Hard freezes may come early in the Front Range, killing all but the hardiest plants in the vegetable garden. Although peas, cabbage, kale, parsnips and a few others may survive, planning to dispose of killed plants is a good idea. The carryover of many vegetable diseases and insects can be avoided by doing a thorough fall cleanup.
Early blight fungus overwinters on diseased plants and some weeds. Remove diseased tomatoes plant debris and clear horse nettle and nightshade weeds from the garden. If the disease was severe, consider moving tomatoes to a new location next year if this option is available.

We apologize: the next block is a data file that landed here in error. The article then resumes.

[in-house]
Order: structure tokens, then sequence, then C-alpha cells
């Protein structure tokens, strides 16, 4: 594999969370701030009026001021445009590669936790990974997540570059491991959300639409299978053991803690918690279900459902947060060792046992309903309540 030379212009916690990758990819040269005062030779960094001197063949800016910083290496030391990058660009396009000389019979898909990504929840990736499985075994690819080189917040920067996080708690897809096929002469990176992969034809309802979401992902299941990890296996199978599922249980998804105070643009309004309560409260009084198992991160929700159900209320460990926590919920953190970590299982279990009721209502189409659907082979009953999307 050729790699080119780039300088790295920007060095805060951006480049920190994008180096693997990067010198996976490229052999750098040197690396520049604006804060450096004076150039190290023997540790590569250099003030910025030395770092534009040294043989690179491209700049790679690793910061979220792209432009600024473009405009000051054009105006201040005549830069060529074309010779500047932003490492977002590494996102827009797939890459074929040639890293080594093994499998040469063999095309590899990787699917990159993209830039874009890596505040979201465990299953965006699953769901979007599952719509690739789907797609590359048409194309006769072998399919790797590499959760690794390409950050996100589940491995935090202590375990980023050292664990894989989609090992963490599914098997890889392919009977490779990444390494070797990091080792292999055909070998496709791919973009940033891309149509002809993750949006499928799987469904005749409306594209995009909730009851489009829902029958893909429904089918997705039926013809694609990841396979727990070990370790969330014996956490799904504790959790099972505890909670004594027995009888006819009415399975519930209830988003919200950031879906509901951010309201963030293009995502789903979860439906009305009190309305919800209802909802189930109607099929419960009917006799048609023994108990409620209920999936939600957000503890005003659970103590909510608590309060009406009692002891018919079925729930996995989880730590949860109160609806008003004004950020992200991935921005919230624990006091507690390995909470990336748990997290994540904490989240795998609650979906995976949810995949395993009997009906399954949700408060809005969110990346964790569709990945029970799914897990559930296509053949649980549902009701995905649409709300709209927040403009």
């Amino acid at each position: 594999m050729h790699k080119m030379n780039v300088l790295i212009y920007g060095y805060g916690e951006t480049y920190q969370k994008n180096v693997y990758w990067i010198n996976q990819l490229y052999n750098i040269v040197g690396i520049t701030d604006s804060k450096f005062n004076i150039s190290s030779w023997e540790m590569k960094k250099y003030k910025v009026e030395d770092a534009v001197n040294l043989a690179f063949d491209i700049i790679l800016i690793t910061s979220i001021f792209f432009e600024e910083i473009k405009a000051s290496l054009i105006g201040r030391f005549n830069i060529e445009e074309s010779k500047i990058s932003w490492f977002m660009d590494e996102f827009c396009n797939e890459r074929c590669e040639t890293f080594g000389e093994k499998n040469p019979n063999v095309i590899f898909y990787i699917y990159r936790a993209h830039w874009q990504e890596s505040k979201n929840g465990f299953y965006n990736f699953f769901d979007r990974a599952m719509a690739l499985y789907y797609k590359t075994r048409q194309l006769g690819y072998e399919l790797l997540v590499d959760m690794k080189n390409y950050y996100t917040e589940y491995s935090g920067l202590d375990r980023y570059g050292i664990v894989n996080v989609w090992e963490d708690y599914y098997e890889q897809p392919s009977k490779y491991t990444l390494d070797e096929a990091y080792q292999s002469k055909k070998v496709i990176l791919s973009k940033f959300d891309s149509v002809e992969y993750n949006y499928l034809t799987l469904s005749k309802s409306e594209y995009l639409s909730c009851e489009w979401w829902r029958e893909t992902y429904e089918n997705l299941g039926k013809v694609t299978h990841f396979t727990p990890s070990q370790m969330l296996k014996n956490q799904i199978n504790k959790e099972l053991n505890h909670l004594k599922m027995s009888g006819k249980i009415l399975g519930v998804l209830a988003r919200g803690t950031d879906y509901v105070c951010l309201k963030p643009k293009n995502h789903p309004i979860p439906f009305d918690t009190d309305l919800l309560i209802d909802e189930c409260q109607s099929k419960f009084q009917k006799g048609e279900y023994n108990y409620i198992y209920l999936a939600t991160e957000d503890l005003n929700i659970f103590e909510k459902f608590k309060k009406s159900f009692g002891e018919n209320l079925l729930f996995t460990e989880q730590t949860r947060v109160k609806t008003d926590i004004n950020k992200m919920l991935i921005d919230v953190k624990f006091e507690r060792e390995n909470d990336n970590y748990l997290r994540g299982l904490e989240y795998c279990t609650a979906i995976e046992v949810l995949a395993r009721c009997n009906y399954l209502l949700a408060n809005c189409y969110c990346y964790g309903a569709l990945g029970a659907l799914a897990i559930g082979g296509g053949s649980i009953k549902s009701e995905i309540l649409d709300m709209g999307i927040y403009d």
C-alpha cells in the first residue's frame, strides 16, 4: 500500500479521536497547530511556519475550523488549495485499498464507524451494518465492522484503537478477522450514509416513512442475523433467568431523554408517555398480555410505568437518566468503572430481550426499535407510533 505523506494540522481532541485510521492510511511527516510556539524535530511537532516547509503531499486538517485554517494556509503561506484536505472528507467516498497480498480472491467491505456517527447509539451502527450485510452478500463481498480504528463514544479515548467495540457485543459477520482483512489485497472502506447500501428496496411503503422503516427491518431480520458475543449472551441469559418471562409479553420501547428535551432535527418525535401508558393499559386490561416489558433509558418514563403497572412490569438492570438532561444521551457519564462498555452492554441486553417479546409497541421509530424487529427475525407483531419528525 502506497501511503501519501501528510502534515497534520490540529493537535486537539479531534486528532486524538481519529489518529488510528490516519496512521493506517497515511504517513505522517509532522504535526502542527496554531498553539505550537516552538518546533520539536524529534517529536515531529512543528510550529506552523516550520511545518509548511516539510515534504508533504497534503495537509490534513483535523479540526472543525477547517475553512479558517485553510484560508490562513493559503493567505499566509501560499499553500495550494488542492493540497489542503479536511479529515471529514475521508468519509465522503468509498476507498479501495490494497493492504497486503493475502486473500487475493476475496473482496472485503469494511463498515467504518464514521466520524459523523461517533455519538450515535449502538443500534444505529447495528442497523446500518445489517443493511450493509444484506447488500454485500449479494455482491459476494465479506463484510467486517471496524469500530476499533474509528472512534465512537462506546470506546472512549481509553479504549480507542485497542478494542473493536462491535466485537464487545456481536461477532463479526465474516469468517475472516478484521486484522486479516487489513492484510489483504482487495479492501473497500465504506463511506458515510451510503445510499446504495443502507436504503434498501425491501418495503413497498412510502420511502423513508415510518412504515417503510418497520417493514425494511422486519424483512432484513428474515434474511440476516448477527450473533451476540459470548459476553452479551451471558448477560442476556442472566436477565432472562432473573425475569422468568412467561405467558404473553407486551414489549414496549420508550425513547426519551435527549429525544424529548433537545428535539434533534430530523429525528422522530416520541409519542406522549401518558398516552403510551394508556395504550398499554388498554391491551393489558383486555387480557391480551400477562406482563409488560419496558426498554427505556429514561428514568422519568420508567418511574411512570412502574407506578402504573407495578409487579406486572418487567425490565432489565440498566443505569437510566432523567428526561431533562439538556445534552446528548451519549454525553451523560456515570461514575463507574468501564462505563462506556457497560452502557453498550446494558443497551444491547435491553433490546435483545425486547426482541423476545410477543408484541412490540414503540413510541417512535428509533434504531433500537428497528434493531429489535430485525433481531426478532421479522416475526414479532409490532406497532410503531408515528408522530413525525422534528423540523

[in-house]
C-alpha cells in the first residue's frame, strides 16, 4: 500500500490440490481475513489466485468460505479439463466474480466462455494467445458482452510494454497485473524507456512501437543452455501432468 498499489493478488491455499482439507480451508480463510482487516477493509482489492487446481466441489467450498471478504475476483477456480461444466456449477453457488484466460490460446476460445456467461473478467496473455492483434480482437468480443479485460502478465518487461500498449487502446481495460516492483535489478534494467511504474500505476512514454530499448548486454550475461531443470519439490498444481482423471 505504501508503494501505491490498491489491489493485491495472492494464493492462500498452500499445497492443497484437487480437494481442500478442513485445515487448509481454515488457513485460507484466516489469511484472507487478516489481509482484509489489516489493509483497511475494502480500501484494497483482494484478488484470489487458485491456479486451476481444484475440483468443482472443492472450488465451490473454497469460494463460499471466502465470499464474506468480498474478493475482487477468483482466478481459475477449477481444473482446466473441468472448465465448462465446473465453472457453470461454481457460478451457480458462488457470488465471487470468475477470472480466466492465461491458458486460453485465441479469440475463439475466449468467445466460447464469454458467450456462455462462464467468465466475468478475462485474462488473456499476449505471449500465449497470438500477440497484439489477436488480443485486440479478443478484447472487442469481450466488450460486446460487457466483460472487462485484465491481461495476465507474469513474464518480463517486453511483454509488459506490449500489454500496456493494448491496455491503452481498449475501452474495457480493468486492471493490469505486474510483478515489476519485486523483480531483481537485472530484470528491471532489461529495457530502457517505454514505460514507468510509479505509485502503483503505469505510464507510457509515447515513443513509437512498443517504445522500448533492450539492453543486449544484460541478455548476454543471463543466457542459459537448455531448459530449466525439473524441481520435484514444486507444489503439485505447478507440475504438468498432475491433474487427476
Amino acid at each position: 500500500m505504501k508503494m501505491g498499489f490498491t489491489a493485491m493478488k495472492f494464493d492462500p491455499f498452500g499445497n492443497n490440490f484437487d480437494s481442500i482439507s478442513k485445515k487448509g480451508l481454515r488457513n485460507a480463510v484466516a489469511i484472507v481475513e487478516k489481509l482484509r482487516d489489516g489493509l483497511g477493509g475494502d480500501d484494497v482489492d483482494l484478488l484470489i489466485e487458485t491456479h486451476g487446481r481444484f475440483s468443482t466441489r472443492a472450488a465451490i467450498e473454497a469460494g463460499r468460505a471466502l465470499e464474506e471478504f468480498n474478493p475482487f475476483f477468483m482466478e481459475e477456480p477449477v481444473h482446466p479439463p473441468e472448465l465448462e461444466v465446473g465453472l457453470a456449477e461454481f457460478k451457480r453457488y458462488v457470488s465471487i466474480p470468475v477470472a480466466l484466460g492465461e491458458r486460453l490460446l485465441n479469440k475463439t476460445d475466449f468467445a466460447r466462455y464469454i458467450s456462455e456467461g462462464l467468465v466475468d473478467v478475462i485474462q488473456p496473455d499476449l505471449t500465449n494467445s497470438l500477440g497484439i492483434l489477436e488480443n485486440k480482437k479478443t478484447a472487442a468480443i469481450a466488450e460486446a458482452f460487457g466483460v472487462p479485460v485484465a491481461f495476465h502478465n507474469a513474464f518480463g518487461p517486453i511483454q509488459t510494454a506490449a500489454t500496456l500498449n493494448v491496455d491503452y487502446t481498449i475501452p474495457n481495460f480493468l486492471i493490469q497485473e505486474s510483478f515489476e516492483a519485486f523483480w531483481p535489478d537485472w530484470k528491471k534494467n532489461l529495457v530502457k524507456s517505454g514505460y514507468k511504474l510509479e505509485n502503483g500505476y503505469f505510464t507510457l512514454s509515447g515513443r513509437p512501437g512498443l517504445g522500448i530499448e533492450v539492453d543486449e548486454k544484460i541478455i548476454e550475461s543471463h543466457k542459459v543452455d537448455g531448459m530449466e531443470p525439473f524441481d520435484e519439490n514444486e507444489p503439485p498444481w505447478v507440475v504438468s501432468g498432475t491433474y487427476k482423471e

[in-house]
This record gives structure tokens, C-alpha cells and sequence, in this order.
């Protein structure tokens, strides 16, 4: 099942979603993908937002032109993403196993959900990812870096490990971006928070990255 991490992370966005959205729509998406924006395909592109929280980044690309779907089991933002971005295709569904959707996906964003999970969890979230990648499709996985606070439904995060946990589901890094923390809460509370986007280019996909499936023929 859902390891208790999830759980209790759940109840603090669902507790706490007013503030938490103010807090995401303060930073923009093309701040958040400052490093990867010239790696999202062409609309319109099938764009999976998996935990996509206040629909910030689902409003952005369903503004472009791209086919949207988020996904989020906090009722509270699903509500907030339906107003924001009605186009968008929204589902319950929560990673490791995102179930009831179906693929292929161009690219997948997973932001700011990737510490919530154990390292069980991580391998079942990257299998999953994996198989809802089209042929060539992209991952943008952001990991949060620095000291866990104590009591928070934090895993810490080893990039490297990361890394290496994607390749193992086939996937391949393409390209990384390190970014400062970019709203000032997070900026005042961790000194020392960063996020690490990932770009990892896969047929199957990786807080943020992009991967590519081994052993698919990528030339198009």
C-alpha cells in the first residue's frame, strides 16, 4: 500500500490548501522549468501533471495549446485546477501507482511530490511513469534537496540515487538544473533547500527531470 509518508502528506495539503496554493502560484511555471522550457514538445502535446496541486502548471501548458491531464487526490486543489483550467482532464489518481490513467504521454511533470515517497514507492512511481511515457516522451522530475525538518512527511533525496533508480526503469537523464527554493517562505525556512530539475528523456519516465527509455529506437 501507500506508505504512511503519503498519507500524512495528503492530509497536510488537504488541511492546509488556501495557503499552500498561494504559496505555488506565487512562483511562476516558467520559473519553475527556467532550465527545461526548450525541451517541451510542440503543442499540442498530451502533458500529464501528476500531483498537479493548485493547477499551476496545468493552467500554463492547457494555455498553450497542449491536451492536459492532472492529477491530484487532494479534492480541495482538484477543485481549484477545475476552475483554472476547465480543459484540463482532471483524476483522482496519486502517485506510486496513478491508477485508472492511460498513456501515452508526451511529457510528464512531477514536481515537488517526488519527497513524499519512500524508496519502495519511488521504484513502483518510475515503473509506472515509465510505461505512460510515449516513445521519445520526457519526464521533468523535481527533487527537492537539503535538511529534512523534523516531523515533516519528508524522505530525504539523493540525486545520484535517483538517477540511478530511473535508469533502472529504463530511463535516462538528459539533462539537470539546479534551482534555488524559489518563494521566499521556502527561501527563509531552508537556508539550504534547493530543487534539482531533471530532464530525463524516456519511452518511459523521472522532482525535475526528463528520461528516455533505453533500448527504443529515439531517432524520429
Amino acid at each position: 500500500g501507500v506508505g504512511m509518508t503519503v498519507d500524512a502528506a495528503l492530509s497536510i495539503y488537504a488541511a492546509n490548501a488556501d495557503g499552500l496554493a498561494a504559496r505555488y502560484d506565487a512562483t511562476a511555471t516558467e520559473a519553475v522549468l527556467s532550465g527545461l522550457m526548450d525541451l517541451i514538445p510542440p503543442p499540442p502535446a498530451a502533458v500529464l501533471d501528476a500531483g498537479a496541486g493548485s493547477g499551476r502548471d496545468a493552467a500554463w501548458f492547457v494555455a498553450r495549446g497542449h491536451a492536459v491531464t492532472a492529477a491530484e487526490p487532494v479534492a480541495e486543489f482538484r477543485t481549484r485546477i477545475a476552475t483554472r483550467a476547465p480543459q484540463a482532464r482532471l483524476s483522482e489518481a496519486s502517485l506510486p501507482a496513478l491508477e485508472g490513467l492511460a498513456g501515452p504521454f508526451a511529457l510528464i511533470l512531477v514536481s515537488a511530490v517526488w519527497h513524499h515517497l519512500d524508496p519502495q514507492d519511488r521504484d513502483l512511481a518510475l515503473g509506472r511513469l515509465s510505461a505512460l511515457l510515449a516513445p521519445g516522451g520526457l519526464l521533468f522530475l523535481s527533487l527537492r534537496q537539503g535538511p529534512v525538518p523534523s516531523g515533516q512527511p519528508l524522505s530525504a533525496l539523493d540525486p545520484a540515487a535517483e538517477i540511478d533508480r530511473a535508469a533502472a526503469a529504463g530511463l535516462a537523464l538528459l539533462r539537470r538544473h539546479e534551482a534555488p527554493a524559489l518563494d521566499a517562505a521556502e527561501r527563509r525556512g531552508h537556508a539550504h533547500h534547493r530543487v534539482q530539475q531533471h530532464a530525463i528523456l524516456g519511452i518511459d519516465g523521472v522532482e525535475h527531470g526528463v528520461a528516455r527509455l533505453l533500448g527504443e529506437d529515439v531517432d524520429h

Viruses that affect tomatoes such as TSWV and INSV (tomato spotted wilt and impatiens necrotic spot viruses) cause yellow rings or spots on fruit. If you see these symptoms, remove plant debris because viruses survive in plants, not soil. Note that lettuce, pepper and weeds such as bindweed and nightshade will harbor viruses.
Thrips insects that spread viruses from plant to plant overwinter as pupae in soil crevices or on plant debris. Flea beetles that chew shot holes in leaves spend the winter as adults hiding under leaves, dirt clods and other protected sites.
Fall plant cleanup and fall tillage tend to disrupt all of these pests.